E Markets: Bad News Bears

This isn’t a feel-good movie day, but reality as the bad news bears return from a quick 2-week hibernation and the China trade data overnight remind investors that all isn’t well in the global economy. Convergence of the US and China growth rates is one factor, tariffs and talks another, internal weak demand from policy and demographics a third as the world remains mired in uncertainty. Politics continue to hinder confidence as well – with UK May and Brexit coming to a head tomorrow with the fragility of her government in play, with Greece PM Tsipras facing a vote of no-confidence Wednesday after the Greek Independent Party leaves his coalition government over the dispute what to call Macedonia. What you call someone matters. The usual top 10 names for new babies in the US track the 1% in the previous 20 years. Name someone for a rich movie star or sports hero and you have a story built in. Others use family names in honor of their history.  

The battle over what to call the present economic and market state seems to be more like two new expecting parents nervously waiting for the birth and fit for the name rather than some romantic comedy with fairy-tale like endings.  We are at the beginning of the show and 2019 has been filled with hope with a significant rebalancing from the December gloom. Overnight news beyond the China trade surplus rising thanks to imports collapsing wasn’t supportive for global growth either as Eurozone industrial production hits 3-year lows. What was interesting was the Swedish key inflation rate rising while pipeline rates in Germany fell as they did in India. The split between CPI and PPI data into 1Q will be important to watch to see if the oil price drops in 4Q help profit margins elsewhere. In the interim, the correlation of the global growth to rates to equities and to the USD is very much in play. How the USD trades today beyond the safe-havens of gold, JPY, CHF and bonds is important to measuring the risk-off, bad news is bad news return with central bankers not seen as movie stars able to win over public confidence and fix losing teams anymore.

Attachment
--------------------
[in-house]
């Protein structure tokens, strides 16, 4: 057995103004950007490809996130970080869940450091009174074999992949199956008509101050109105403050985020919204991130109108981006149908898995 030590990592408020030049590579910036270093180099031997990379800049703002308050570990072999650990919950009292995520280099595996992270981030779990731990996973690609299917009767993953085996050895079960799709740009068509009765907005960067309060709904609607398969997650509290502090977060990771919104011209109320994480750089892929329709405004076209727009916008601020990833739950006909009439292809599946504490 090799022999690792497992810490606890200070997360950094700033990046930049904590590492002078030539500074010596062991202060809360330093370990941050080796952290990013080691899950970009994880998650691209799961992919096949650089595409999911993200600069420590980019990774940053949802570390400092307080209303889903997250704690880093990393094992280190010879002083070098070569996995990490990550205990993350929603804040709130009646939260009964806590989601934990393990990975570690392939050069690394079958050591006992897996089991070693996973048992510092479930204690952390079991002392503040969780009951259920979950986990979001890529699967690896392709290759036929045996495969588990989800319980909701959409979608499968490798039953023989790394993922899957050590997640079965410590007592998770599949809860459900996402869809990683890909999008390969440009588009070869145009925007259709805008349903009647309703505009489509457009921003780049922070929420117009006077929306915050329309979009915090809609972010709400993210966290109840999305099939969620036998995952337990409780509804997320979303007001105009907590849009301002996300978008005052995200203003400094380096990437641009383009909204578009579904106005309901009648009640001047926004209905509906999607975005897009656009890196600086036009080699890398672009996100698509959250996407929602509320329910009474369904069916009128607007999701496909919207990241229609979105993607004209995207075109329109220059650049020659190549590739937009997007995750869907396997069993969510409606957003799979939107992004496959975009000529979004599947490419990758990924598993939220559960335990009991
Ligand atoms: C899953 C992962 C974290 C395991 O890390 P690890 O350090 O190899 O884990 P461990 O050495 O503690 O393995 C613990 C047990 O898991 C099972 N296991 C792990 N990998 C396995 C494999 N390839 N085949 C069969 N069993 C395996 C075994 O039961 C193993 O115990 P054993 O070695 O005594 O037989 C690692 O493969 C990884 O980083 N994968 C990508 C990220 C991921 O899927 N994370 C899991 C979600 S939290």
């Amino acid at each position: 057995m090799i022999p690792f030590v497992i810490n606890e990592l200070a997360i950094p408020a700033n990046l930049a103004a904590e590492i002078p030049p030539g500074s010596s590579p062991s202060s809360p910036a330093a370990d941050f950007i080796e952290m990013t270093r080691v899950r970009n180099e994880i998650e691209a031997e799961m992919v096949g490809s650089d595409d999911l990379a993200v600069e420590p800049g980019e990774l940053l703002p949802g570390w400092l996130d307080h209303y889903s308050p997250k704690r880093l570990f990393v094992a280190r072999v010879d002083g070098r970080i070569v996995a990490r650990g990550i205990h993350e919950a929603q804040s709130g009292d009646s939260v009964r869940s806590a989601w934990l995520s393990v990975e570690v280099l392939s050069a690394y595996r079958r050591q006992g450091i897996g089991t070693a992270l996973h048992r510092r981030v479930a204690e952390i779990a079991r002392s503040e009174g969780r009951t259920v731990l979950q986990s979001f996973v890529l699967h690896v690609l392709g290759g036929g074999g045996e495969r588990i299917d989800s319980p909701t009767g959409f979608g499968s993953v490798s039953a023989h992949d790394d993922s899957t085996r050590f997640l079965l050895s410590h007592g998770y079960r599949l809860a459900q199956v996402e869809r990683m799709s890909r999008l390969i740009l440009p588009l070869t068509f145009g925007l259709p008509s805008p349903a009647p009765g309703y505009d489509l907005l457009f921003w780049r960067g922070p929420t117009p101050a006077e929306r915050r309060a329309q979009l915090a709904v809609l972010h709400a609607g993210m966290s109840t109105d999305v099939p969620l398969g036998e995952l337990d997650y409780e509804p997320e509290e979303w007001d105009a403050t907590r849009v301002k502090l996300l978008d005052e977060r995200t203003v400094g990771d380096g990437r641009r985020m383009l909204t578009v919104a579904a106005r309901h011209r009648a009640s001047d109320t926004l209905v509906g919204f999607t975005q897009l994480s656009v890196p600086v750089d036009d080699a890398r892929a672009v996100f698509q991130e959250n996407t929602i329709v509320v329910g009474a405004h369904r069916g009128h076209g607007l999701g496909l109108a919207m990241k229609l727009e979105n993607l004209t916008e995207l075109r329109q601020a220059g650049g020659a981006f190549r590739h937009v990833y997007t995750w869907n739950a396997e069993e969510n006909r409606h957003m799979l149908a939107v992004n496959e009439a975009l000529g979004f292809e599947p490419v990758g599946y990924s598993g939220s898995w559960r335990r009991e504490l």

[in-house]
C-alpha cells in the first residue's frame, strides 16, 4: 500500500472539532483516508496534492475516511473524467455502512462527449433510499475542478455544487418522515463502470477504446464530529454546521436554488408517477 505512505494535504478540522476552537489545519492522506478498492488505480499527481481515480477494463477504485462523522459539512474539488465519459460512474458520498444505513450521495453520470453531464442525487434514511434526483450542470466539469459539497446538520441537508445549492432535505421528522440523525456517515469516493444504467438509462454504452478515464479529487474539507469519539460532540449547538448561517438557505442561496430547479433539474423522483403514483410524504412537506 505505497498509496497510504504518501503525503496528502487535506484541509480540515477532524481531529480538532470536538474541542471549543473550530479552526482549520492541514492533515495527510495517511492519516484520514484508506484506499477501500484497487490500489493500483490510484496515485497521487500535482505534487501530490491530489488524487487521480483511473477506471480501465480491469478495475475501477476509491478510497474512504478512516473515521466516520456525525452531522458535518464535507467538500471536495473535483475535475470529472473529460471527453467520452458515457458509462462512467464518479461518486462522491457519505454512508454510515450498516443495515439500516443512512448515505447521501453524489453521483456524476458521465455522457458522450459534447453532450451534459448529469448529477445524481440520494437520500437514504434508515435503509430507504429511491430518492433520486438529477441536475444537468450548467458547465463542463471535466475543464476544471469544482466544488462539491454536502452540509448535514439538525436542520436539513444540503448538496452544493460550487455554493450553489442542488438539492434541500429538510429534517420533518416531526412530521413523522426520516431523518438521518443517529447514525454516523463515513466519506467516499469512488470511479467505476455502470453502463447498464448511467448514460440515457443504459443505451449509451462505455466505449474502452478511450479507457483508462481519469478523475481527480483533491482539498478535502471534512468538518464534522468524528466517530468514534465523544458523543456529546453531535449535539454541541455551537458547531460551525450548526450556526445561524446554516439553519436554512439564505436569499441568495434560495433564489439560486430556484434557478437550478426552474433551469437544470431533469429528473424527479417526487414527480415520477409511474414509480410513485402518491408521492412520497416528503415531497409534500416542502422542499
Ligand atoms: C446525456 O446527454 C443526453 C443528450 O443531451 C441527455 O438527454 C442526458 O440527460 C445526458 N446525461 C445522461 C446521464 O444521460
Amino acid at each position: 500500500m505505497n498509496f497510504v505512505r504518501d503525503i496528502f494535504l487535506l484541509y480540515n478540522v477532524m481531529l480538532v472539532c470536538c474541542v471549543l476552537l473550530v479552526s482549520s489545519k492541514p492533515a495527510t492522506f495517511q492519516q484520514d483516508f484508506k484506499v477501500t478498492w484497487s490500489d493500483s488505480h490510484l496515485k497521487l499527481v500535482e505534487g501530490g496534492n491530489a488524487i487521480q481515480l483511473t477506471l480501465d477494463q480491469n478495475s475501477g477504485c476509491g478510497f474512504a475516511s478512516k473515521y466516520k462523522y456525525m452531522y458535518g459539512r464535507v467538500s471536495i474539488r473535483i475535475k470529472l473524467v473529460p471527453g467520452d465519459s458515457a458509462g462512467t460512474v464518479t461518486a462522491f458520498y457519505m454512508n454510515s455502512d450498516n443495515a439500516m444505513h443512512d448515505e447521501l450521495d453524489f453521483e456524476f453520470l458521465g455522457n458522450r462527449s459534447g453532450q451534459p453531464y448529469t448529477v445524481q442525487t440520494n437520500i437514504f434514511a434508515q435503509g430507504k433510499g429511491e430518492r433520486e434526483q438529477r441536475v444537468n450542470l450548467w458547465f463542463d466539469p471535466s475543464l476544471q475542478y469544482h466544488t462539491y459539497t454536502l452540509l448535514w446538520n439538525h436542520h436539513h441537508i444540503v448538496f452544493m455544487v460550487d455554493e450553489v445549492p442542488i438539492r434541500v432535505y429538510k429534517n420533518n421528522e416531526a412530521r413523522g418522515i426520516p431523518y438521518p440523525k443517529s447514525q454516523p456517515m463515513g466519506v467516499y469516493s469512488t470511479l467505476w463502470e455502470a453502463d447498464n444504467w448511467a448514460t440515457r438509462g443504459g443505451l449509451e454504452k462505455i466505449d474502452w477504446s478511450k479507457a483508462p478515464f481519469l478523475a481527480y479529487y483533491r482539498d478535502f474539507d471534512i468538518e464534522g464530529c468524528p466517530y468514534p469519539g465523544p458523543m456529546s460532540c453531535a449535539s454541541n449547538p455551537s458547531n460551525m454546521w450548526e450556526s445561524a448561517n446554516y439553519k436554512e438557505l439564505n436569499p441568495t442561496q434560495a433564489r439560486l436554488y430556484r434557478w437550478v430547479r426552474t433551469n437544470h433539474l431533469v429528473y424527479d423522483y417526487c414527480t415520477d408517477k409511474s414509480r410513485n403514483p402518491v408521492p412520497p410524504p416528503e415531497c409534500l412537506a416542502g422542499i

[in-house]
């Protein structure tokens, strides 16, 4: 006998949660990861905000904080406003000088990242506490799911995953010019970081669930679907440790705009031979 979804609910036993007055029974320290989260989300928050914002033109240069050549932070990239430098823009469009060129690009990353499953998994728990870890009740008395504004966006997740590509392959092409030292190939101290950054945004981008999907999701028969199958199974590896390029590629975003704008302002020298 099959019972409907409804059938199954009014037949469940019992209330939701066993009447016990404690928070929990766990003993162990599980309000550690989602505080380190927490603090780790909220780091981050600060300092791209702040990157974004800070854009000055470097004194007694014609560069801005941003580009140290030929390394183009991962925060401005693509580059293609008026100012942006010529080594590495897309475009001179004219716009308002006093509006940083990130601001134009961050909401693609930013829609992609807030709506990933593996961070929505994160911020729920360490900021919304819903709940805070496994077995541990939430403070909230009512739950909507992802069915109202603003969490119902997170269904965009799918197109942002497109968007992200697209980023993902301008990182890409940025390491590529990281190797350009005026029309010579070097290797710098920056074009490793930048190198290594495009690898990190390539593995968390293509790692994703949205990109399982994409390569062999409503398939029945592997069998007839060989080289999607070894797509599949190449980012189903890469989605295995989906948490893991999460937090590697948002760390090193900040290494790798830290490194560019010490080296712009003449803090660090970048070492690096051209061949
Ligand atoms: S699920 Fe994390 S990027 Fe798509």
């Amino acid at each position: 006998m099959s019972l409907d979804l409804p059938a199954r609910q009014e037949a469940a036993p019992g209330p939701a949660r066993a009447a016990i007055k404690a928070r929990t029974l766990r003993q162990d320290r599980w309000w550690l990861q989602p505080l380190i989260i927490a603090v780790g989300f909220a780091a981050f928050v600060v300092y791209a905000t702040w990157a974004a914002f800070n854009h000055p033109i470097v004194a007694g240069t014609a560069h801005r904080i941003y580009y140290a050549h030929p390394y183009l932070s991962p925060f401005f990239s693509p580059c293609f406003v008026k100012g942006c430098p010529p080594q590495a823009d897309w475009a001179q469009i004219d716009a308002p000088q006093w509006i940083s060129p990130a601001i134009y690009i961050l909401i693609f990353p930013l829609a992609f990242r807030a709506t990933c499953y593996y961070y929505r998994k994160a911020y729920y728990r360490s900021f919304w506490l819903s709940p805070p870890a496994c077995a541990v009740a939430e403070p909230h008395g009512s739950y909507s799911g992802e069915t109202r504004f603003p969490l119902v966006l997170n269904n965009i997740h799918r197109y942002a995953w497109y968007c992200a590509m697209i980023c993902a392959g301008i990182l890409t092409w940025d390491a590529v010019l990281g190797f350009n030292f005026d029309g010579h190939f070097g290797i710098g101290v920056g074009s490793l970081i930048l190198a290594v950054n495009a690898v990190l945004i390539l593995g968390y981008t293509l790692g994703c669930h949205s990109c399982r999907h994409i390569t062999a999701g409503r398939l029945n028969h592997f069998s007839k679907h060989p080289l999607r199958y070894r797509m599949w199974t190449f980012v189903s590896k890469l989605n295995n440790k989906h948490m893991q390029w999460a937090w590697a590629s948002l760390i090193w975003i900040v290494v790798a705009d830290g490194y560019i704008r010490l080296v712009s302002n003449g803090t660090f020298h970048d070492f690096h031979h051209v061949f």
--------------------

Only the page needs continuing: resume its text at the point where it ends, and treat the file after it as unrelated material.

Question for the Day: Does oil matter more than rates for the USD? The correlation of energy prices to the USD was the focus of the Liberty Blog from the NY Fed last week. This is worth reading this week after the bounce back in oil prices last week, and given today’s pullback after the China trade weakness. Global correlations to oil and to China trade make the feel-good hopes for a US/China trade deal insufficient to reverse the present negative momentum in growth in the world. There will need to be more than a “pause” to US rate hikes and to the rest of the worlds push for normalization in rates. Fiscal stimulus from China will need to be more targeted as well with the financial inflows into China for bonds and stocks thanks to MSCI and Barclays adding them means a CNY that is too strong and not able to counter the imbalances elsewhere in the economy. The role of the USD in countering global pains is clear and it’s not going to go away in 2019. 

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